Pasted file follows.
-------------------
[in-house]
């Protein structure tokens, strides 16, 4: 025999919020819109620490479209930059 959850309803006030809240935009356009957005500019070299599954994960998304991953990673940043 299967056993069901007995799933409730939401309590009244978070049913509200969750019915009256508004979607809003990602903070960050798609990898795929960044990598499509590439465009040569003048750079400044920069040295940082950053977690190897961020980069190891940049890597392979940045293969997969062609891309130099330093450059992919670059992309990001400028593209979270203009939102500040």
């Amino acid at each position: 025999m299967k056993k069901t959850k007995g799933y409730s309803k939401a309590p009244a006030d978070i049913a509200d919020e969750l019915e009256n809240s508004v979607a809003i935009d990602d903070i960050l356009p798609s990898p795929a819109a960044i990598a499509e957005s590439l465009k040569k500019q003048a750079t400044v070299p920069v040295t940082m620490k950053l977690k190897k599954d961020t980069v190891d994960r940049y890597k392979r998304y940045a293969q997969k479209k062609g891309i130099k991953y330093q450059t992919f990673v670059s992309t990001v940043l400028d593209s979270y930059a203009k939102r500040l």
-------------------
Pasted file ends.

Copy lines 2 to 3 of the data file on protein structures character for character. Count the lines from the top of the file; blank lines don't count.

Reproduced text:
């Protein structure tokens, strides 16, 4: 025999919020819109620490479209930059 959850309803006030809240935009356009957005500019070299599954994960998304991953990673940043 299967056993069901007995799933409730939401309590009244978070049913509200969750019915009256508004979607809003990602903070960050798609990898795929960044990598499509590439465009040569003048750079400044920069040295940082950053977690190897961020980069190891940049890597392979940045293969997969062609891309130099330093450059992919670059992309990001400028593209979270203009939102500040």
């Amino acid at each position: 025999m299967k056993k069901t959850k007995g799933y409730s309803k939401a309590p009244a006030d978070i049913a509200d919020e969750l019915e009256n809240s508004v979607a809003i935009d990602d903070i960050l356009p798609s990898p795929a819109a960044i990598a499509e957005s590439l465009k040569k500019q003048a750079t400044v070299p920069v040295t940082m620490k950053l977690k190897k599954d961020t980069v190891d994960r940049y890597k392979r998304y940045a293969q997969k479209k062609g891309i130099k991953y330093q450059t992919f990673v670059s992309t990001v940043l400028d593209s979270y930059a203009k939102r500040l």